Reading the Mueller Report, VIII: Sometimes Lying and Obstructing is a Crime. Sometimes it isn’t.
It’s time for some Fun With Criminal Law. (That means more IRAC)
Remember, IRAC is a method of legal analysis. IRAC stands for:
Let’s start with this one:
- Issue: Did Trump obstruct justice when he ordered McGahn (WH counsel) to fire Mueller, and then ordered McGahn to lie about it?
For the Rule, we plug in the elements of the crime of obstruction of justice:
- an obstructive act
- a nexus between the obstructive act and an official proceeding
- a corrupt intent.
To get a conviction a prosecutor must prove each element beyond a reasonable doubt.
To do the analysis, we look to see if there are facts to support each element beyond a reasonable doubt.
The facts are given more fully in Vol. II, 113- 110.
I don’t have room here to list them all, but here are some of the main ones:
- June 2017: Trump ordered McGahn to fire Mueller;
- McGahn refused;
- January 2018, the media reported the story;
- Trump, through his personal lawyer and two aides, “sought to have McGahn deny” the story and create a false record;
- McGahn refused because the story was true and he wouldn’t lie.
Mueller did the analysis in Vol. II, pages 118-120.
Element 1, Obstructive act: Yes.
Trump, in media interviews, denied that he had tried to fire Mueller. Mueller looked at all the evidence and concluded that “the weight of the evidence” is against Trump. [Straight talk: Mueller concluded Trump was lying.] Evidence includes multiple witnesses (who testified under oath) and contemporaneous notes and records.
Now let’s look at Element 2, Nexus between obstructive act and official proceeding.
To establish a nexus, the prosecution must show that Trump’s actions would tend to hinder, delay, or prevent communication of information to investigators.
Mueller concludes the answer to Element 2 is yes, from this evidence:
- Trump knew that Special Counsel was investigating obstruction-related events, and that the investigation wasn’t complete;
- McGahn changing his story would undercut McGahn’s “credibility as a potential” witness;
- Trump specifically wanted McGahn to produce a written document: Trump wasn’t simply engaging in a media strategy, or he would have given an interview denying the story.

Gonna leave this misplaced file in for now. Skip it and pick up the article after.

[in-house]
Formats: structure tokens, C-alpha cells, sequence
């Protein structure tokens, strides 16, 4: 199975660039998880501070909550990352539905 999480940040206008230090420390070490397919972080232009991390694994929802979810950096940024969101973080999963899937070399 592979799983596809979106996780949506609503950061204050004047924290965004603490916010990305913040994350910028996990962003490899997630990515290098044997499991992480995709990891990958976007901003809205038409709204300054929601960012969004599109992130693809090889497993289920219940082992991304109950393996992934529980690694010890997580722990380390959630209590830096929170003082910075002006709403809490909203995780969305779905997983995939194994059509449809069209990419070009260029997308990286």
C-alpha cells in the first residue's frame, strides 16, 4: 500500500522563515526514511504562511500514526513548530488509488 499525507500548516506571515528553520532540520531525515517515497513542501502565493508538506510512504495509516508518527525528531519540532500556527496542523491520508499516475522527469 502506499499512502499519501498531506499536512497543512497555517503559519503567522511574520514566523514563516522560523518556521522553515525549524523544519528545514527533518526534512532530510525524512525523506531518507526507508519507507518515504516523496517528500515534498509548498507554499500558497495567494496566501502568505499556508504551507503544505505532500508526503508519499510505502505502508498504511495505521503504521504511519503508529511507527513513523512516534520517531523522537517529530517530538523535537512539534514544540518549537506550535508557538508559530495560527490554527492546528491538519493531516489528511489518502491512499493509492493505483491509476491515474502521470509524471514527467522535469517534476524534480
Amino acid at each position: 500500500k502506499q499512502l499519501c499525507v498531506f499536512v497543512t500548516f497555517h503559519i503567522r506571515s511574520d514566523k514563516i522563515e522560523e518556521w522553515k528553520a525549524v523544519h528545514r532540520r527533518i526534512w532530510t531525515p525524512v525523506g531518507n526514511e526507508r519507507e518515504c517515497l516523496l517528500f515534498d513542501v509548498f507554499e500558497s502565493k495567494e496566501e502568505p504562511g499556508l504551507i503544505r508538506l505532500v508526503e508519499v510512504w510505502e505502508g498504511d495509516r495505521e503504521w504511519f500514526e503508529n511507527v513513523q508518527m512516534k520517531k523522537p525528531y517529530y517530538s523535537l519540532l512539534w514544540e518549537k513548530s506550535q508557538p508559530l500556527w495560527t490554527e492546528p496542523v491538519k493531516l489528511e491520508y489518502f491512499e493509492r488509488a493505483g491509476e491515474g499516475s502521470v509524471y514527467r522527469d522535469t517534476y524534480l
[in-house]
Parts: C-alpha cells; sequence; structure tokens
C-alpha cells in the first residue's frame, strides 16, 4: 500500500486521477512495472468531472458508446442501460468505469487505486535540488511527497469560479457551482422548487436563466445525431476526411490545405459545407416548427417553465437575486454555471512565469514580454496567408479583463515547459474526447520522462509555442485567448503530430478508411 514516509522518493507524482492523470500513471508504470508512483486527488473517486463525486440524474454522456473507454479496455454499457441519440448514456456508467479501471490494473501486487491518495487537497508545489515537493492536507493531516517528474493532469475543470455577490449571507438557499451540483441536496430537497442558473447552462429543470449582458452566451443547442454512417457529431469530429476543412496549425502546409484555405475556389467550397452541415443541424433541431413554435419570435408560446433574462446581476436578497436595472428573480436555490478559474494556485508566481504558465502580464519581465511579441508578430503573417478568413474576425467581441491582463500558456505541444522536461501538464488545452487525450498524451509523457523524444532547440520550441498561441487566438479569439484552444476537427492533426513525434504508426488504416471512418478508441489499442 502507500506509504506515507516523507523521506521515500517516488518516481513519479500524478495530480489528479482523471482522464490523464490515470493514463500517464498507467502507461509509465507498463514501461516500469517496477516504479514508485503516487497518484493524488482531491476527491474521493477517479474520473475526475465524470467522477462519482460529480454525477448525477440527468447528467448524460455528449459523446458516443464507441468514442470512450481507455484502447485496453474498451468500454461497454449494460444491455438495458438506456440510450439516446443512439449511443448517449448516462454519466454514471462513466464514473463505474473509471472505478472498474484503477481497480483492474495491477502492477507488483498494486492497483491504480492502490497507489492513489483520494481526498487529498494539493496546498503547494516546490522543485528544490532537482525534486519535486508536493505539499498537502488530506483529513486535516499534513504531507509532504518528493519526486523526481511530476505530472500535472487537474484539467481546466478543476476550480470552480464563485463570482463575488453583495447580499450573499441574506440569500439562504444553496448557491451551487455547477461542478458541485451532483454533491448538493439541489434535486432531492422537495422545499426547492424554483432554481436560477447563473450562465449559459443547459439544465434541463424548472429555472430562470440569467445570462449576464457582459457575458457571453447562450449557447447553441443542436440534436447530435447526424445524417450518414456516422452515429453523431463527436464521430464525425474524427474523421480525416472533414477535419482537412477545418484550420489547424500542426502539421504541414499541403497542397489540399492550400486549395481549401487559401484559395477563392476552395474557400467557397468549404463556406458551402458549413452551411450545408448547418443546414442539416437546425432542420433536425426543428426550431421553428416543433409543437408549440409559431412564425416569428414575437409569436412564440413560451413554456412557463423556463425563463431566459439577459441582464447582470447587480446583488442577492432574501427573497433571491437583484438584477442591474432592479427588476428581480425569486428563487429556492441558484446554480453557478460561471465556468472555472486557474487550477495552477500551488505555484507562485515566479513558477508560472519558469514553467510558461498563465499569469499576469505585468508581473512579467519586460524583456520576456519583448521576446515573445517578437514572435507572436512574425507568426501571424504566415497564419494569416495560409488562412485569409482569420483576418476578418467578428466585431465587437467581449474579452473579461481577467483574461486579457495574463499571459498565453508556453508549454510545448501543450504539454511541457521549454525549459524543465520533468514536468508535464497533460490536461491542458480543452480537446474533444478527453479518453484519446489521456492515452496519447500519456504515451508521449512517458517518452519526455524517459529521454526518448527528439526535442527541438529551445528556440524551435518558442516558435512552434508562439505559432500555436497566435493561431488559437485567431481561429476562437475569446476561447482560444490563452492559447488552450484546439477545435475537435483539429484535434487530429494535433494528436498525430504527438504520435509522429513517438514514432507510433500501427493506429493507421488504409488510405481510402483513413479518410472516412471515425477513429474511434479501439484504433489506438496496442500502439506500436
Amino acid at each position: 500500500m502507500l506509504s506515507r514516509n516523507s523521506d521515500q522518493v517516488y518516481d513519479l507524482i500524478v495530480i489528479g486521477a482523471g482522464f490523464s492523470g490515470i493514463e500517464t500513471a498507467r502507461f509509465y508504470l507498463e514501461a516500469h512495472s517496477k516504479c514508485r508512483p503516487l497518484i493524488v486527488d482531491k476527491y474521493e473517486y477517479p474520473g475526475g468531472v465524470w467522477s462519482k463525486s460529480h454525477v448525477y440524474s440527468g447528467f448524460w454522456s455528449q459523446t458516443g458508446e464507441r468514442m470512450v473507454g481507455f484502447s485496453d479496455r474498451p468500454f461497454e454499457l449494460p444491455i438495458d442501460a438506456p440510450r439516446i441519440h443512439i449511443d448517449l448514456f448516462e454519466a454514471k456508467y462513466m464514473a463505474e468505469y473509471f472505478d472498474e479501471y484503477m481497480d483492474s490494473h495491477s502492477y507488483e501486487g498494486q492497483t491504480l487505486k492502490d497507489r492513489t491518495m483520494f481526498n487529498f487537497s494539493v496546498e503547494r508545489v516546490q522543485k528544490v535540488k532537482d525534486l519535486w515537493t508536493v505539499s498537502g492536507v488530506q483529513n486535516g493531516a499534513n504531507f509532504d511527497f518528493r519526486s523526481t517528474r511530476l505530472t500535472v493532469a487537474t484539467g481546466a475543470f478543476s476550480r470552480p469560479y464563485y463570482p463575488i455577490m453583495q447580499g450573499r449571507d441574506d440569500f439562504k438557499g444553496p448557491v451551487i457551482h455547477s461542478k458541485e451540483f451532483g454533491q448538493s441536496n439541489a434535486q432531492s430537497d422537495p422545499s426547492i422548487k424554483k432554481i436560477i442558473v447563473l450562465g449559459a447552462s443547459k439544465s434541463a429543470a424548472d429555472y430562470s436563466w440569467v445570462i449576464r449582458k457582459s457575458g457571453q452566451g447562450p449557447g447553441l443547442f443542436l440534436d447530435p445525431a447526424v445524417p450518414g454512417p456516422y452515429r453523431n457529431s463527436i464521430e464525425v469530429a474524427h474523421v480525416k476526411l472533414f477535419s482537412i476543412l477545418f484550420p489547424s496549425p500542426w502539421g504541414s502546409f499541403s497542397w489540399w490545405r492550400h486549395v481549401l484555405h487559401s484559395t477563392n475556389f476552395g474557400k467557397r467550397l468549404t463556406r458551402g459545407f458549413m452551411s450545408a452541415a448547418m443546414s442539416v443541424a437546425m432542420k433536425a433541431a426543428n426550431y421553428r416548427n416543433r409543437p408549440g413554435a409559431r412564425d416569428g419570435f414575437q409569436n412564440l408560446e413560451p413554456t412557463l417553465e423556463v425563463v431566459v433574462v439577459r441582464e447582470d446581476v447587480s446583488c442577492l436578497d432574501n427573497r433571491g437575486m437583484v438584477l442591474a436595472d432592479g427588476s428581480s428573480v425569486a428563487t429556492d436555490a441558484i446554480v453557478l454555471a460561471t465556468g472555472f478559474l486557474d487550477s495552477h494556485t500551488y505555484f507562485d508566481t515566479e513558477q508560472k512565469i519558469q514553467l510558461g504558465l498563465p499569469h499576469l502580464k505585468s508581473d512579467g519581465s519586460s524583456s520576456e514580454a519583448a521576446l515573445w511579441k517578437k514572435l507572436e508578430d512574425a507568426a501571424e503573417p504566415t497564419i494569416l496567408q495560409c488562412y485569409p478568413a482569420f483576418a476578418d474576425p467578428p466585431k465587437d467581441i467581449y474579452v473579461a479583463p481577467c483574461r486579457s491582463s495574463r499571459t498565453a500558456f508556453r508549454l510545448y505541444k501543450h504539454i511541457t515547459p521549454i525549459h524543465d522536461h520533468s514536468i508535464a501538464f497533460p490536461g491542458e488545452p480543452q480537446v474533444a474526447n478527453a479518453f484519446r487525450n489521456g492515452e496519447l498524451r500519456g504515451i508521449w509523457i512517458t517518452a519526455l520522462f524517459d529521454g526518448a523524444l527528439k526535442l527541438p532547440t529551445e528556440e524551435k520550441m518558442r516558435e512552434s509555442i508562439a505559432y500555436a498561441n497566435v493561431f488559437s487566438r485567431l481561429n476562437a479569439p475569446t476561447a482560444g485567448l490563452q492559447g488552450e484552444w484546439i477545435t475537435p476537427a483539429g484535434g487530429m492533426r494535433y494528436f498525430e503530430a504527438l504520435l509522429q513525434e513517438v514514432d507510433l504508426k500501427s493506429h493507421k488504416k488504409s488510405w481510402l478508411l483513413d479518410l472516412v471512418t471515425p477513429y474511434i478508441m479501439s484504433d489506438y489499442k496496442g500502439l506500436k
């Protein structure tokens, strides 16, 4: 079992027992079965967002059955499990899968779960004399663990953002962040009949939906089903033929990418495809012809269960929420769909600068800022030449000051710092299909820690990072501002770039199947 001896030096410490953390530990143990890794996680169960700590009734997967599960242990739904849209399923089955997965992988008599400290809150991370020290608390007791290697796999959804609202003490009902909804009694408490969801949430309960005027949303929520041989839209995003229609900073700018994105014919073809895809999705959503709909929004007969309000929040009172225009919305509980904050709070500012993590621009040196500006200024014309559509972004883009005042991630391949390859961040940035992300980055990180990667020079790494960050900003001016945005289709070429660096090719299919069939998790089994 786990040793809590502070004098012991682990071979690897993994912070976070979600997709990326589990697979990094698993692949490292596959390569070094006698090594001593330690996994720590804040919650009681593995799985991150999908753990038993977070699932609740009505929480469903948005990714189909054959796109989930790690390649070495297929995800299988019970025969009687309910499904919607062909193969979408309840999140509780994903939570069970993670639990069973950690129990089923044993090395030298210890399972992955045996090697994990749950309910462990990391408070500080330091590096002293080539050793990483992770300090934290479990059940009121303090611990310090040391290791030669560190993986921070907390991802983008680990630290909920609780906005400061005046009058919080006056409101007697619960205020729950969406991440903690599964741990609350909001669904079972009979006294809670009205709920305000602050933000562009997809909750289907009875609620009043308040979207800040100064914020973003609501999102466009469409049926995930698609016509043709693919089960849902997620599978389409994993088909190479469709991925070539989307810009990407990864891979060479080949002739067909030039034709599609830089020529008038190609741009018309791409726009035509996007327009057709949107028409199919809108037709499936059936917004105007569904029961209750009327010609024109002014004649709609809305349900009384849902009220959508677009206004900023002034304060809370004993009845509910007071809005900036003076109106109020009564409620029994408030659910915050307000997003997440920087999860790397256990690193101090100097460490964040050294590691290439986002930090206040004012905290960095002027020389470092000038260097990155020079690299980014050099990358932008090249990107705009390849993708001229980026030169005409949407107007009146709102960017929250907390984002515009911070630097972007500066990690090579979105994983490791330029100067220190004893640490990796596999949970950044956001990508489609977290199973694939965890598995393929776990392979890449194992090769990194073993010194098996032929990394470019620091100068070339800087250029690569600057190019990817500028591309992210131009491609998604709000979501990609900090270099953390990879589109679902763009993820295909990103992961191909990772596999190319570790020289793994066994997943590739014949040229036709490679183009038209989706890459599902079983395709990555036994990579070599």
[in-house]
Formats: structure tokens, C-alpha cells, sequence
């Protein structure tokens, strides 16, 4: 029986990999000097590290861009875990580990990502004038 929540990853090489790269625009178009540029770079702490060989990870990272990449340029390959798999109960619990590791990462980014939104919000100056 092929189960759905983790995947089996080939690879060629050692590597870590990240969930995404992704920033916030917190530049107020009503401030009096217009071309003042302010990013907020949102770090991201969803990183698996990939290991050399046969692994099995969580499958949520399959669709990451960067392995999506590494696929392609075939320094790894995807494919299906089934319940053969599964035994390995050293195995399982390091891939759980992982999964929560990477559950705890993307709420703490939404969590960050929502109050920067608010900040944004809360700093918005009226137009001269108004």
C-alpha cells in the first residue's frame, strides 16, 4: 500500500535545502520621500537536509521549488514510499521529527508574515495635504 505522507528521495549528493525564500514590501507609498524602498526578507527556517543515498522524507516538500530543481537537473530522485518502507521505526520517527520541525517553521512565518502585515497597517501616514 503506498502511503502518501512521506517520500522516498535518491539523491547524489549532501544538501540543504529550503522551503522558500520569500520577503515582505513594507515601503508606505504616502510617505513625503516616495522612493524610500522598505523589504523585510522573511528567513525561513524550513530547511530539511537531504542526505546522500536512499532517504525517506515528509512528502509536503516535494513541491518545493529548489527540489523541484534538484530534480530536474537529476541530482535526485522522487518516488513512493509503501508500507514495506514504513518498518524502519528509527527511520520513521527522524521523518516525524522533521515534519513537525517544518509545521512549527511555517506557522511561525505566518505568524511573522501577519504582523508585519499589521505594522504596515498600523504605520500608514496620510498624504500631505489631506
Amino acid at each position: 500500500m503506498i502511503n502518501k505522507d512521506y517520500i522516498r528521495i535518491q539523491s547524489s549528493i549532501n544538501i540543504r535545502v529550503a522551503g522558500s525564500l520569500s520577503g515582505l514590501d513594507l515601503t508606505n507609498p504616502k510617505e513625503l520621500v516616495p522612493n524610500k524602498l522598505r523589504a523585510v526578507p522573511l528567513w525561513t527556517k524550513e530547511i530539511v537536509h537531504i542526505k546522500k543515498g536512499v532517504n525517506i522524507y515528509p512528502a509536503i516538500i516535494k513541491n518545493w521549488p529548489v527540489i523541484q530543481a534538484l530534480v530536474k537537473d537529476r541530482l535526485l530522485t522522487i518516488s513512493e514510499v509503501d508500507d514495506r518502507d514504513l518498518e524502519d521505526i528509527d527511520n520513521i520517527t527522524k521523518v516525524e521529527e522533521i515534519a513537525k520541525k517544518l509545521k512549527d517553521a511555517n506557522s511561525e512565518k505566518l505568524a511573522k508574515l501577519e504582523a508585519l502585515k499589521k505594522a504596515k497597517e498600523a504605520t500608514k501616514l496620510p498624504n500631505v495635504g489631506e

- Instead he specifically asked McGahn to write a letter “for our records” 10 days after the stories ran.
Element 3, Corrupt Intent: yes.
Several facts support the conclusion that Trump “acted for the purpose of influencing McGahn’s account in order to deflect or prevent further scrutiny” of his “conduct toward the investigation.” These include:
- Trump had “laid the groundwork” for “pressing McGahn to alter his story” by telling others that it might be necessary to fire McGahn if he didn’t deny the media story.
- Trump’s statements to witnesses reflect his understanding that the events of the past summer (when he ordered McGahn to fire Mueller) would be part of an obstruction of justice inquiry.
Thus, Mueller concludes corrupt intent. (Notice the evidence is circumstantial)
The Report explains that obstruction doesn’t have to succeed for it to be obstruction. (v.II 11-12) This makes sense, right? If it succeeds, there won’t be any charges. Kind of like: Treason never prospers, and what is the reason? If it prospers, none dare call it treason.
OK, let’s try another. Issue: Did Trump obstruct justice when he tried to prevent the relevant emails setting up the June 9, 2016 Trump Tower meeting from being disclosed, and when he dictated a false letter about the events? Mueller did the analysis here: Vol.II, 98-107.
We look at each of the three elements of obstruction.
Was there an obstructive act? Yes. On at least three occasions, Trump directed Hicks and others not to disclose the information, and he edited a misleading response for Trump, Jr.
Was there a nexus to an official proceeding: No. The evidence (given more fully on Vol. II, pages 98-106) shows that Trump was trying to mislead the press, not investigators. The lying was a media strategy.
Was there corrupt intent? No. Evidence established that Trump’s intent was to minimize public disclosure about his campaign’s connection to Russia, but there was insufficient evidence that he intended to interfere with an investigation or proceeding.
In other words, Trump corruptly intended to lie to the media, not obstruct a judicial proceeding. Lying to the press isn’t a crime (and it shouldn’t be) because it would be too easy for prosecutions to be political. If lying in general was illegal, it would be too easy for such a law to include misstatements instead of egregious examples such as the President ordering the White House counsel to lie about something central to a major investigation into the president’s own conduct.
Not everything immoral is a crime. That would be impossible and not desirable.
I’ll stop there and not start waxing philosophical about the nature and limits of the criminal justice system.
More coming soon. I have finished the reports, and now I’ll be looking at appendixes, and trying to make sense of some of the redactions.
April 22, 2019